The Viking provides a larger footprint than the Pioneer with an 84.1-inch wheelbase compared the Pioneer’s 76.8. It’s also 1.6 inches wider and eight inches longer than the Pioneer. Again, if you’re looking for a farm or ranch vehicle that never leaves the property, overall dimensions probably won’t matter a great deal, but if you plan to load your machine up and haul it to hunting camp, these differences can be important. The more compact Pioneer can squeeze into tighter trails, but the larger footprint of the Viking may offer more surefootedness.
COMPARISON: Read our review of the 2014 Honda Pioneer 500
When considering the suspension on both vehicles, having a good idea of where and how the machine will be used will help make the decision easier. The Viking provides 8.1 inches of travel all the way around with 11.8 inches of ground clearance. That’s over an inch more than the Pioneer’s 10.5 inches of ground clearance. However, the Pioneer provides an inch more of rear suspension travel, possibly to help handle the larger bed capacity.
When the work is done, the Viking can handle itself adeptly on the trail.
Both machines have massive fuel tanks, with the Viking offering 1.5 gallons more capacity than the Pioneer. If riding all day without stopping for fuel is important to you, it’s something to keep in mind.
You’ll find 25x8x12 front and 25x10x12 rear tires both models. We could see Pioneer users replacing the four-ply OTR Blackstone tires with something more durable. The Viking uses the tried and tested six-ply Maxxis Bighorn 2.0 tires.
Up to four people can fit in the Honda Pioneer 700-4.
Both vehicles are available in a variety of colors, but only the Viking offers an option with EPS (electronic power steering). Although it makes the price tag jump $1,000, we can foresee this model being a hit with consumers. EPS is becoming more and more popular so at least giving consumers the option of forking out some extra cash for it seems like a smart move by Yamaha.
COMPARISON: Read our review of the 2015 Yamaha Viking VI
One key difference between these two vehicles, and perhaps the most important one, is passenger carrying capacity. The Viking allows for three full-size adults to fit comfortably in the front of the machine while retaining the use of the entire cargo bed. While the Pioneer provides seating for four, the rear passenger seats (when in use) take over the cargo bed. That’s probably not a deal breaker for most people and having the ability to take a family of four on an outing is a nice perk; however, it would leave little room for a cooler, hunting equipment or anything else.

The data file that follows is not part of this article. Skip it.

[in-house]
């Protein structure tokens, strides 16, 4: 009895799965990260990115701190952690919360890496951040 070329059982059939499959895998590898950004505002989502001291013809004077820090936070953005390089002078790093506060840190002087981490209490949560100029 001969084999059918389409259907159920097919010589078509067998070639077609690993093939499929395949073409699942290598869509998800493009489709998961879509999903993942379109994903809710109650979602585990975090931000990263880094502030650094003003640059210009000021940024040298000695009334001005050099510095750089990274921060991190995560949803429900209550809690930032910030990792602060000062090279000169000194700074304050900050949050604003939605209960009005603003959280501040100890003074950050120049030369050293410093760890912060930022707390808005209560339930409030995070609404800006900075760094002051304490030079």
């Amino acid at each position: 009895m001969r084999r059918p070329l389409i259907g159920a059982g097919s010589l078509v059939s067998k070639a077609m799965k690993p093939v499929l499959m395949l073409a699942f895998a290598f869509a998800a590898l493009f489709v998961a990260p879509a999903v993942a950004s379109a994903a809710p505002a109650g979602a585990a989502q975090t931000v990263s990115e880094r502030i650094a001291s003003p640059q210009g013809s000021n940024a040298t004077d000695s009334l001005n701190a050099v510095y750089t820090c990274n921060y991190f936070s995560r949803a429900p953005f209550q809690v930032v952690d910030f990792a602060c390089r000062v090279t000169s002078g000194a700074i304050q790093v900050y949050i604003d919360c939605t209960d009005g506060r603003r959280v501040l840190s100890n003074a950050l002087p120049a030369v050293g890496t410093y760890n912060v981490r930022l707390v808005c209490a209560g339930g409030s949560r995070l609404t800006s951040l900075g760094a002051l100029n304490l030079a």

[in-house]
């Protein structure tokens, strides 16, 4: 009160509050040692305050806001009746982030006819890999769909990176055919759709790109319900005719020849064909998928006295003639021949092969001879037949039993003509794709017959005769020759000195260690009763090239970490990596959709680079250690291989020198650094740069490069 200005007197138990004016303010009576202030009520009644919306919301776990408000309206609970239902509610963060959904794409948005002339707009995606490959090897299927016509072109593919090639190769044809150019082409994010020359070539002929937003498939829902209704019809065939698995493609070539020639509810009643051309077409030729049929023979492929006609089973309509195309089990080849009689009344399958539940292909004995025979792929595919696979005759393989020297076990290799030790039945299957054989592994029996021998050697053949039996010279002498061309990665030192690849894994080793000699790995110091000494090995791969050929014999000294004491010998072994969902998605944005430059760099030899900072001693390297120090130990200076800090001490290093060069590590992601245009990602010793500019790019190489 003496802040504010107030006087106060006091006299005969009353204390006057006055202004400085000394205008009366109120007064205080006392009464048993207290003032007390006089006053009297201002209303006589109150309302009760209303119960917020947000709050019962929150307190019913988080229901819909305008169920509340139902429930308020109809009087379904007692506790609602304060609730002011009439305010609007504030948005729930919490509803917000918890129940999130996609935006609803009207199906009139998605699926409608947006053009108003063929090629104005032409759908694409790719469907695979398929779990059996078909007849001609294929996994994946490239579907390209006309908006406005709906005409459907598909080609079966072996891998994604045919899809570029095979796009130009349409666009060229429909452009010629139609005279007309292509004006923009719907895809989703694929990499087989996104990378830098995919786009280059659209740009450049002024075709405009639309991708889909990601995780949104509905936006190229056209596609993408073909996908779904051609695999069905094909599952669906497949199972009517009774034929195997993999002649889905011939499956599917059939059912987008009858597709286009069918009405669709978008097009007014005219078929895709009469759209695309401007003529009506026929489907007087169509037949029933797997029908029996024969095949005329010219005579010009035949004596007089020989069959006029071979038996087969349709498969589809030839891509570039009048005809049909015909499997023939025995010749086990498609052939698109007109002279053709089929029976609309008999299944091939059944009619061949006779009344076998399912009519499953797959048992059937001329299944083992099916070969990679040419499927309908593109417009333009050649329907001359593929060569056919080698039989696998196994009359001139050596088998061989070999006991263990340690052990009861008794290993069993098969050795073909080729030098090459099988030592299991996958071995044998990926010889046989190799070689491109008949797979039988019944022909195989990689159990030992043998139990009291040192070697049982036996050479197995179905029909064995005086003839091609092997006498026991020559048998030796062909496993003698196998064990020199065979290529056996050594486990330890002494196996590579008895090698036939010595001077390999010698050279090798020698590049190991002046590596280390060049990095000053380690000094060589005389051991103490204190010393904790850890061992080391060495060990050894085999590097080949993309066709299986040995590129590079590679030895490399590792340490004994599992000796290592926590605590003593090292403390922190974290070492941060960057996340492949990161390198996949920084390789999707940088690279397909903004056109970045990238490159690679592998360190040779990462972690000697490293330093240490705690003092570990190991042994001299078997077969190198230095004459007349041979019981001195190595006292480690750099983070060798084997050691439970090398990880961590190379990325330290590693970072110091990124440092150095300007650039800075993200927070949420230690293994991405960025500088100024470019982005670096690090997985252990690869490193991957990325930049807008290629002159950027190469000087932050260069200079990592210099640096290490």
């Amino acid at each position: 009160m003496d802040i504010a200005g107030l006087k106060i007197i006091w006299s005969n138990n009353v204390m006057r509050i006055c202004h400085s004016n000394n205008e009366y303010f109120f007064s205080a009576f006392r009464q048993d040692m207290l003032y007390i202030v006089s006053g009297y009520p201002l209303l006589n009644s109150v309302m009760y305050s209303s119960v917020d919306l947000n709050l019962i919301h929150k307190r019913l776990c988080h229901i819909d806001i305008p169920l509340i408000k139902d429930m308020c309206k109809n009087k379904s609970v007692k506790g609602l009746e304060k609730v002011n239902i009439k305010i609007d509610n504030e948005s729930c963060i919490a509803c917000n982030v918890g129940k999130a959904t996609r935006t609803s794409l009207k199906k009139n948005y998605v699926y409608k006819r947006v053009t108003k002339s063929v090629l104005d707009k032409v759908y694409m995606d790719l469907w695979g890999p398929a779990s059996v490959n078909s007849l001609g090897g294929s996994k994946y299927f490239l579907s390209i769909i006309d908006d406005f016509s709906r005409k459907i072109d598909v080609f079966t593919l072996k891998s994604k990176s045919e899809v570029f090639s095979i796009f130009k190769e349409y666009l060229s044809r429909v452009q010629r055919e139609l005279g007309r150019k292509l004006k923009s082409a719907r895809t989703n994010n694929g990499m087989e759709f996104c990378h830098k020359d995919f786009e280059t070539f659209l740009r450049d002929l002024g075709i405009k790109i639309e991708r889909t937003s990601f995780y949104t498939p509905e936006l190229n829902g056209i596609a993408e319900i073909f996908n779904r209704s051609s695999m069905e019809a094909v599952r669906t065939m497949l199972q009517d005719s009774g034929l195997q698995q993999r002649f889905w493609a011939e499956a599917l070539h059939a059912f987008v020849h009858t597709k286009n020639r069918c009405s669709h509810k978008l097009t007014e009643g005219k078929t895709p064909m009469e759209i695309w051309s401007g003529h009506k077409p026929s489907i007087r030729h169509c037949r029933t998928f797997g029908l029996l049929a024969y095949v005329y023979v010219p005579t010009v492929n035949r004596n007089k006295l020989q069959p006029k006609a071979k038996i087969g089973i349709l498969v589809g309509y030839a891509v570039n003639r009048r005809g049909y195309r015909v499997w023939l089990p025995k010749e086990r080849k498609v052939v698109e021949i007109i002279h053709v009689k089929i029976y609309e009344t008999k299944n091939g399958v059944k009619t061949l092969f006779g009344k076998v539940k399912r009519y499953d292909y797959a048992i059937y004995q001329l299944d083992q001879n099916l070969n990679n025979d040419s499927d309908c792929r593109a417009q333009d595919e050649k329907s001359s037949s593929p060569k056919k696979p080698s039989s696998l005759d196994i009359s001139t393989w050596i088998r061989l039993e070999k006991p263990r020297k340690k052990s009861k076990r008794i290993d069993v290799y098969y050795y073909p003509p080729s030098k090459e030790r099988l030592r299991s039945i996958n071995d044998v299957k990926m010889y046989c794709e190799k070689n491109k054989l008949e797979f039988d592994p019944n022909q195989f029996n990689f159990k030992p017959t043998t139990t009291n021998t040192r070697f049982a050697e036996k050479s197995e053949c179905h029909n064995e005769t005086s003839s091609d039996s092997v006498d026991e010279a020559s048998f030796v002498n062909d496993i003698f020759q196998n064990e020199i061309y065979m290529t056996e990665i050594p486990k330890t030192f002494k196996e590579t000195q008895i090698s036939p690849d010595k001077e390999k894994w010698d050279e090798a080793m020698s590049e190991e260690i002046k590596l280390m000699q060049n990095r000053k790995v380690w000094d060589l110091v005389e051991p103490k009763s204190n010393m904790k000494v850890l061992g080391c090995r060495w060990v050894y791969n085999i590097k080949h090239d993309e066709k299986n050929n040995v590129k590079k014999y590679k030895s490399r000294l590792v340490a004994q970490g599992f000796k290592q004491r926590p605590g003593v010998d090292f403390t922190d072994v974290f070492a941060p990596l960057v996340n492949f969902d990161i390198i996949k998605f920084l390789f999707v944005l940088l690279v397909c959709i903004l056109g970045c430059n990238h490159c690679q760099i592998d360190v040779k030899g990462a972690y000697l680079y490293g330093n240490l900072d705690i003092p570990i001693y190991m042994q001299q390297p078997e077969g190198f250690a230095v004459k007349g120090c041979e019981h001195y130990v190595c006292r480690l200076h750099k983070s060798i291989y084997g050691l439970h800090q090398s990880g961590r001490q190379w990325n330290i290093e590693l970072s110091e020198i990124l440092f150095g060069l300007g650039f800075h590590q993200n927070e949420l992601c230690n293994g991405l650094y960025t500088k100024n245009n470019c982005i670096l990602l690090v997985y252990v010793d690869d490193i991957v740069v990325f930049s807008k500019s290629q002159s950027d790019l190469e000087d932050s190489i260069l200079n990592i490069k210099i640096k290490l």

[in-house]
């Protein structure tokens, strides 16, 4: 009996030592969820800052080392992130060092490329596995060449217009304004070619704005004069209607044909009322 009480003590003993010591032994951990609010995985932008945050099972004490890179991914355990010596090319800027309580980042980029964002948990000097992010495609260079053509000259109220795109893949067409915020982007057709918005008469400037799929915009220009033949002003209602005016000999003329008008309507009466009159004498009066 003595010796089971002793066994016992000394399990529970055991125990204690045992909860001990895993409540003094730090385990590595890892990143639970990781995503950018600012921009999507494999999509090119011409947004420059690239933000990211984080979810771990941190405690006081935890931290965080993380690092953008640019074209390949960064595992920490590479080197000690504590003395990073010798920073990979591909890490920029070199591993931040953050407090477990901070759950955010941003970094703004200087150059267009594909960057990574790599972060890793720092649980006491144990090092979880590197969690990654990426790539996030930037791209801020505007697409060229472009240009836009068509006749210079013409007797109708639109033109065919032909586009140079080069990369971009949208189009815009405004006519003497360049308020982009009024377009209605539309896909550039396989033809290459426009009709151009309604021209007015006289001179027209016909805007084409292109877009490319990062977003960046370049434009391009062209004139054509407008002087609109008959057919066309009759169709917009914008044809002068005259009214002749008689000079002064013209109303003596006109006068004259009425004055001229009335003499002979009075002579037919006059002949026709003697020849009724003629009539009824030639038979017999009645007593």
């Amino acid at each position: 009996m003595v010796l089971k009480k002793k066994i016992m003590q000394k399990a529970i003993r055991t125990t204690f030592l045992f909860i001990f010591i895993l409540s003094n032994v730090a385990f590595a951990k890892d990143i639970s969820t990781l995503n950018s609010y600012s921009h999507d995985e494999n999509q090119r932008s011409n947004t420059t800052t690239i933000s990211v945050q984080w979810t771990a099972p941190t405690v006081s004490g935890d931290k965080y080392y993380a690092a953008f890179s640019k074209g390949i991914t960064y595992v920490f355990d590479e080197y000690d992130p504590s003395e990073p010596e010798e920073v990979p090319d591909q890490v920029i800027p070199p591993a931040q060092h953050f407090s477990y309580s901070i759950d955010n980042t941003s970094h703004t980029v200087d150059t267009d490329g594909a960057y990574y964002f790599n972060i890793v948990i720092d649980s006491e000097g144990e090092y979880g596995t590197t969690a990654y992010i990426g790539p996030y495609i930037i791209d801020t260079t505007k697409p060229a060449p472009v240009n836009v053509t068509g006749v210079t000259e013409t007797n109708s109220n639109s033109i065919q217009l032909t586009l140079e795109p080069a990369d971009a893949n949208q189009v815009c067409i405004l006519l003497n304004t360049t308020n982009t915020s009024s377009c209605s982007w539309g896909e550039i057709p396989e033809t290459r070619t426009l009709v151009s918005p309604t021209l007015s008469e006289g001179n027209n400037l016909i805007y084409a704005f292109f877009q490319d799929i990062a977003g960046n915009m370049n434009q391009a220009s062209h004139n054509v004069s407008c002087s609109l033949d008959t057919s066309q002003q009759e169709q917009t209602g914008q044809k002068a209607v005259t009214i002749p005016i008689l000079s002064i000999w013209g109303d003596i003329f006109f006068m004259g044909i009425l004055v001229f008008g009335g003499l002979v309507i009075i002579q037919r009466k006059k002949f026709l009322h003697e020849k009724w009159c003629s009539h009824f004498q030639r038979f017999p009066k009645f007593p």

All three Viking occupants sit in the front of the machine, with the middle passenger placed slightly rearward to provide more elbow room for everybody.
This photo illustrates the different seating options with the Pioneer 700-4. When the rear seats are folded down, you’ve got full access to the cargo bed. When the rear seats are up and in use, cargo space is severely limited.
Of all the vehicle comparisons we’ve done recently, these two vehicles are probably the most similar. Consumers have a tough choice on their hands. Regardless of which way you lean, both models are an affordable option for both work and play. For the time being, this appears to be why the Utility segment continues to outperform the Sport Side-by-Side market.
Growing up in Oregon, most of Seth's involvement in the powersports world was limited to what he saw in magazines and videos. Following a brief stint in the corporate world, Seth took a flying leap (literally) and moved to California to pursue a career in freestyle motocross. Though short lived, the opportunity immersed him in the industry and is now a well-established off-road writer.